Dr. Mark Burhenne DDS
March 15, 2013
“Say that again and I’ll wash your mouth out with soap!” Did you ever get this threat from your parents as a kid if you used foul language? The irony is, you’re likely already washing your mouth out with soap on a twice daily basis.
How is that possible? A compound called SLS, or sodium lauryl sulfate, lurks in not just your toothpaste, but almost all products coming into contact with your skin, scalp, and eyes: that includes eye makeup, hair sprays, lipsticks, sunscreen, toothpaste, laundry detergent, conditioner, perfumes, and shampoo. Sodium lauryl sulfate (SLS) is everywhere, and it’s not doing good things for our health.
SLS is the sodium salt of a lauryl sulfate and it’s the stuff that gives you that foamy effect that makes you feel like your shampoo or toothpaste are “working.” SLS is an industrial agent that aids in the manufacturing process. It’s an emulsifier that’s added to these products because it improves their consistency when they’re manufactured in large batches and ensure they have a uniform mix.
The main takeaway is this: SLS is not added for any kind of benefit for the product or the user of that product (you). It’s added to aid the process of mass production.
But what’s wrong with SLS, exactly?
The real problem with SLS is that there’s a lot we don’t know about it. Organizations on the web claim that the backlash against SLS is a conspiracy to help brands marketing their products as Organic and all natural sell more product and that there isn’t concrete proof – and they’re right! There is no medical study that I can point to that says SLS is definitely a carcinogen. That said, SLS has been linked with cancer and has been proven to cause irritation, rashes, allergic reactions, and organ toxicity.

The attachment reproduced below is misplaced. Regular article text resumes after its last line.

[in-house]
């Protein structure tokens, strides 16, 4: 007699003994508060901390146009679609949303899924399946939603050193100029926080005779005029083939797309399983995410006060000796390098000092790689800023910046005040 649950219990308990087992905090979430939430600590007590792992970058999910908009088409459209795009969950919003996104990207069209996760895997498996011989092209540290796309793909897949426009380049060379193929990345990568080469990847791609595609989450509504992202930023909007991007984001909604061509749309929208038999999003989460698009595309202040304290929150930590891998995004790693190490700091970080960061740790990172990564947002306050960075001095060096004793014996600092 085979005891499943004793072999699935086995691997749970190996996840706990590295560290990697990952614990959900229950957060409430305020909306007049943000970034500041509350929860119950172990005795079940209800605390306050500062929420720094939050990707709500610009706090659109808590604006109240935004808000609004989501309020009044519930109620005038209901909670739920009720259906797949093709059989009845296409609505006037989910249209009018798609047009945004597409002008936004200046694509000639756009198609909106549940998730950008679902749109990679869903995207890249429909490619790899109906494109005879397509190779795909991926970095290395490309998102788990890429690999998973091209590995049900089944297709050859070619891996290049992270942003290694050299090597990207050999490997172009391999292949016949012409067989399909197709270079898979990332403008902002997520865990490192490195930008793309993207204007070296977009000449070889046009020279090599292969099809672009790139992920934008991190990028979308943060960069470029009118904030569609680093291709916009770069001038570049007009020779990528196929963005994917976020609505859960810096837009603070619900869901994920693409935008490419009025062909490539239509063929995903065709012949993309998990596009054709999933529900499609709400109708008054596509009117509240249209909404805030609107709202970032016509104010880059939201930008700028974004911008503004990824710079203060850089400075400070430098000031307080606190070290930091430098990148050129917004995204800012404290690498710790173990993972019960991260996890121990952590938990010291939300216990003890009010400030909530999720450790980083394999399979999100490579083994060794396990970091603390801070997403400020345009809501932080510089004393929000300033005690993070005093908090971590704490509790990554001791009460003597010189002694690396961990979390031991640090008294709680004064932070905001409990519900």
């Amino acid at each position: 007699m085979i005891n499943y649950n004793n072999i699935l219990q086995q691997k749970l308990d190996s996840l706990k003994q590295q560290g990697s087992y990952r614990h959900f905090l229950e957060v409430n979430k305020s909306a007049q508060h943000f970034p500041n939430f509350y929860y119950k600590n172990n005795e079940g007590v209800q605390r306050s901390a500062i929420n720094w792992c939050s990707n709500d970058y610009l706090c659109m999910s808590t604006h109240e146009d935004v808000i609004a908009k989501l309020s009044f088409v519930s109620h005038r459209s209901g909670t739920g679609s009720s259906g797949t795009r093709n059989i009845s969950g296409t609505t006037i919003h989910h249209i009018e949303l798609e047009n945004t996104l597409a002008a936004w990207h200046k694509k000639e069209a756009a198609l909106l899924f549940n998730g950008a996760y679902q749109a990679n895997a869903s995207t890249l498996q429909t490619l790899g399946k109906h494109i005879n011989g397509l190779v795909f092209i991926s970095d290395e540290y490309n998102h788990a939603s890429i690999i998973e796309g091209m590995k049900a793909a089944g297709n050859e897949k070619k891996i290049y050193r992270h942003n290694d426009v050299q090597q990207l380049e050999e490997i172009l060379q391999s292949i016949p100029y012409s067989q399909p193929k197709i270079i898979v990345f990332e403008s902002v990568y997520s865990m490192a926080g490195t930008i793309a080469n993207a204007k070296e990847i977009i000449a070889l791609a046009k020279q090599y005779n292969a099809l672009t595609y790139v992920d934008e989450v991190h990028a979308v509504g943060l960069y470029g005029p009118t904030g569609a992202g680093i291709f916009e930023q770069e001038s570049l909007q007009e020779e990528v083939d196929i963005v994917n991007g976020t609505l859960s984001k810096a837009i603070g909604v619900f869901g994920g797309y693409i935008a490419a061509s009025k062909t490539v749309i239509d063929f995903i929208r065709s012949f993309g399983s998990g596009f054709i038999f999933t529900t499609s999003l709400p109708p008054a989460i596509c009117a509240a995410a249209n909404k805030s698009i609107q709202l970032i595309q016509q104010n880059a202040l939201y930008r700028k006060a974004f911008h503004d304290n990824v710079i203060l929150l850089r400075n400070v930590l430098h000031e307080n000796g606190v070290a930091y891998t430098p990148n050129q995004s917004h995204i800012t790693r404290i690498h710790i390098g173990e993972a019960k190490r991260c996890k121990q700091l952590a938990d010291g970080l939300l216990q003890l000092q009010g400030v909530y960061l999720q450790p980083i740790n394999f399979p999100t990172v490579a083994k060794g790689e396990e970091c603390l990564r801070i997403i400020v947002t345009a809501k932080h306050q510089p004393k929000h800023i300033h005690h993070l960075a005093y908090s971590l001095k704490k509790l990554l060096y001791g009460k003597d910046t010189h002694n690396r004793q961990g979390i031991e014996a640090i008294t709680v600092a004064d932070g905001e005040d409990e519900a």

But why wait for definitive, concrete proof when it might already be too late?
Opting for SLS-free toothpastes, shampoos, and detergents won’t cause you to miss out on anything – you can only improve your health by doing this. SLS is added to the same stuff I use to scrub the floor of the garage – and I don’t feel compelled to stick to SLS-containing Crest, Colgate, and the other mainstream toothpastes (and shampoos, soaps, etc.) when there are quality alternatives that don’t contain SLS.
As a dentist I recommend to my patients suffering from canker sores that they switch to an SLS-free toothpaste. Anecdotally speaking, they’re often using Crest or Colgate, which contain SLS, when I make this recommendation. After about a week, 50% of them tell me their canker sores have disappeared. I also frequently hear stories from patients and have experienced first hand, when using an SLS-free toothpaste for a long time and switching to an SLS-containing toothpaste, that canker sores reappear after a few days. There is little research on the subject, but since SLS is an irritant and a detergent, it makes sense that it could contribute to canker sores.
If you suffer from canker sores, allergic reactions in the mouth, or other types of irritation, try switching to an SLS-free toothpaste for 30 days and track your results to see if there’s an improvement.
This post originally appeared at Natural Society.
This article was posted: Friday, March 15, 2013 at 6:15 am